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The latest formalization of enterprise web architecture best practices is microservices. Microservice architectures combine the best parts of minimalist modular software ideals from unix and applies the lessons of cloud scaling and distributed software. This combination creates a unique software ecosystem which fits cleanly with agile development practices and continuous delivery.
Microservice architecture is well suited to meet the current omnichannel demands of the enterprise. It provides patterns to help connect new channels and ensure deeper engagement with customers is reached more quickly than ever before. However, there are no free lunches. Indeed, developing and transitioning existing enterprises to a microservice architecture has many possible pitfalls.
Organizational Changes Ahead
Most organizations work hard to optimize their delivery processes. Know that a microservice architecture will demand new organizational structures and processes. The transition to microservices will require shifting through two organizational phases, that we’ll call dual-minded and stewardship.
In a dual-minded organization, some members support existing systems, while others work to restructure capabilities into microservices. This shift occurs early in the transition to microservices and can persist to varying degrees throughout the transition. Good planning and communication will keep these respective groups aligned on their ultimate goals – serving your business and customers.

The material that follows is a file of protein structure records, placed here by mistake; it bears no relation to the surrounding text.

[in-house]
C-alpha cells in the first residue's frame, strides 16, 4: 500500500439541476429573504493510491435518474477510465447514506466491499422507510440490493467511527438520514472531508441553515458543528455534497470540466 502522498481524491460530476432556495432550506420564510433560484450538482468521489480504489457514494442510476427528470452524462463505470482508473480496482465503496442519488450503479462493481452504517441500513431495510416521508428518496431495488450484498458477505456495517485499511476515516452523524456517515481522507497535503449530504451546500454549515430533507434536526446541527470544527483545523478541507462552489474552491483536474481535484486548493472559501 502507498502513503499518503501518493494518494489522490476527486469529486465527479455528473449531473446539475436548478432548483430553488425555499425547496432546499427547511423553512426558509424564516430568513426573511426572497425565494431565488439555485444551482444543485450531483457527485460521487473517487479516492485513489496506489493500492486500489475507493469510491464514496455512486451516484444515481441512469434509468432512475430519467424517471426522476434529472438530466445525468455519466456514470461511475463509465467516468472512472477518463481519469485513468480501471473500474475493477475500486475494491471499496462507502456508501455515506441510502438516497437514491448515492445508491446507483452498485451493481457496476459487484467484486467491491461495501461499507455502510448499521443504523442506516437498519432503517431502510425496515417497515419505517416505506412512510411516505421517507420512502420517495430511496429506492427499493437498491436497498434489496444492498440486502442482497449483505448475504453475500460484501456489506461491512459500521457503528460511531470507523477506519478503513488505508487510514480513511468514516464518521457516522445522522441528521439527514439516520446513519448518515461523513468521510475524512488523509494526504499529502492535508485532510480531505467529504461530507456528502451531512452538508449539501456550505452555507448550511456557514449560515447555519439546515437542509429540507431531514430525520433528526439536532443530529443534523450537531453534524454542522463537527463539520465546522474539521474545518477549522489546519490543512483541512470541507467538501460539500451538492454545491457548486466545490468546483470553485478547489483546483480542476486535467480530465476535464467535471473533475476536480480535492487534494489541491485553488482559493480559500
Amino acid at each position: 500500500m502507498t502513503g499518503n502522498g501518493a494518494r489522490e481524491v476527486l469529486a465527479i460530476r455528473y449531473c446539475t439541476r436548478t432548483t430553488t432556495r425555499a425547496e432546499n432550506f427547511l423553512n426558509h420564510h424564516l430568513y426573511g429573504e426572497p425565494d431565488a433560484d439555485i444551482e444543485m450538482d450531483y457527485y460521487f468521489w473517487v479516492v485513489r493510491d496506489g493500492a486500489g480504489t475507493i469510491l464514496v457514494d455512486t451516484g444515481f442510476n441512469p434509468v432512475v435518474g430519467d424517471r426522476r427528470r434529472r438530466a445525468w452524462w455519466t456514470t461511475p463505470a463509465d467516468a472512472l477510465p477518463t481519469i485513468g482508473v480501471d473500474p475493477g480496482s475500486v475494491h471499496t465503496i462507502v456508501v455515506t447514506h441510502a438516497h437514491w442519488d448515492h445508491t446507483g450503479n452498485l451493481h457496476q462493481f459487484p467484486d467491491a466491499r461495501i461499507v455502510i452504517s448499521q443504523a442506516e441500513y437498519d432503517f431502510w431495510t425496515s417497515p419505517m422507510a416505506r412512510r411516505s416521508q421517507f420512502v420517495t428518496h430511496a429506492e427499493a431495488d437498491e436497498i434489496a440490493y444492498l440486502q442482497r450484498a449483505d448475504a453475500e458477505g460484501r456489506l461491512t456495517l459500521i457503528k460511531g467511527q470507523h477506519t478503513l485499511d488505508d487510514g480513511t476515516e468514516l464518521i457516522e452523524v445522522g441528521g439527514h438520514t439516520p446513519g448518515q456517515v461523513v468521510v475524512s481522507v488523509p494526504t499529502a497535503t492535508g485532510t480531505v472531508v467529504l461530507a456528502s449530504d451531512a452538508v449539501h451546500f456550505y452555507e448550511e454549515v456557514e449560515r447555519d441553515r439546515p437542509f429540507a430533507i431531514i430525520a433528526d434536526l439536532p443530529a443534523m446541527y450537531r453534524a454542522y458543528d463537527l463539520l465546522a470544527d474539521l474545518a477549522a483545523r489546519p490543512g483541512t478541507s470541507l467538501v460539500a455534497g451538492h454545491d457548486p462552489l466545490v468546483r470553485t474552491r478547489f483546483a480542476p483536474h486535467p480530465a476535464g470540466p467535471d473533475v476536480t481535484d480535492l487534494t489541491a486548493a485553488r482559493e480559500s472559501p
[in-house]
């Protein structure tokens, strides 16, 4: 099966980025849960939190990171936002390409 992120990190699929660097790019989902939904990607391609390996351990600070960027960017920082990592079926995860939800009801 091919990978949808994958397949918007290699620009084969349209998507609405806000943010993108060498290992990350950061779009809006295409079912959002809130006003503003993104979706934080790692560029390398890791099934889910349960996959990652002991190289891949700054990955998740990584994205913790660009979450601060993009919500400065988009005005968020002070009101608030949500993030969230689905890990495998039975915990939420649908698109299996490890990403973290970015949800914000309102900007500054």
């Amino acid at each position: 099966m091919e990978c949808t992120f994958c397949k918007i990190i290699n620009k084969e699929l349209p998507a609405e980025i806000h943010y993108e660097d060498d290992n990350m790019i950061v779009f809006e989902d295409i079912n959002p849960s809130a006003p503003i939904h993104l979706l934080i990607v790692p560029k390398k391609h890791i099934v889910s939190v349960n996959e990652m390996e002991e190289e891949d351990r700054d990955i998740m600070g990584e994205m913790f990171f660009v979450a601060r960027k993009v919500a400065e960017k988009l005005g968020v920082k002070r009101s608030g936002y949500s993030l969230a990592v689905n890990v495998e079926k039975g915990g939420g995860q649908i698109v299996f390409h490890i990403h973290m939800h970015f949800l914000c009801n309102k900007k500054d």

Once the transition is mostly completed another shift is required. Microservices demand ownership and care, where each service has its own feature plans and delivery timelines. This requires a stewardship model, where work becomes organized around individual services acting as distinct products. Successfully adding new features into a microservice architecture frequently requires up-front coordination between these stewarding groups. Asking which capabilities fit into existing services when to add new services, and when to replace a service, must be addressed continually. Prepare your teams for each of these shifts. Learn from your team’s agile retrospectives and make the adjustments needed.
Perhaps your organization has an existing system architecture that is showing its age. You regularly experience unexpected regression and performance issues, and every feature seems to cause new bugs or get delayed. If this is your reality, you might already be planning major changes. If so, take time to deeply understand your existing system. Identify not just the pain points that you’re feeling now, but dig deep into the history and wins that the system experienced during its lifetime. Those lessons will be incredibly valuable as you plan your transition and segment capabilities into services.
Microservices can provide increased scalability, and improve parallel and decentralized delivery. Additionally, these characteristics provide improved responsiveness and flexibility to meet enterprise demands. However, gaining these advantages will require careful planning, continual course correction, and navigating through the dual-minded organizational phase into an organization of product stewardship.
In future articles, we’ll share additional details about technical and architectural pitfalls of microservices, information on transitioning a legacy monolith to a microservice architecture, and the application of the automated test pyramid within microservice architectures.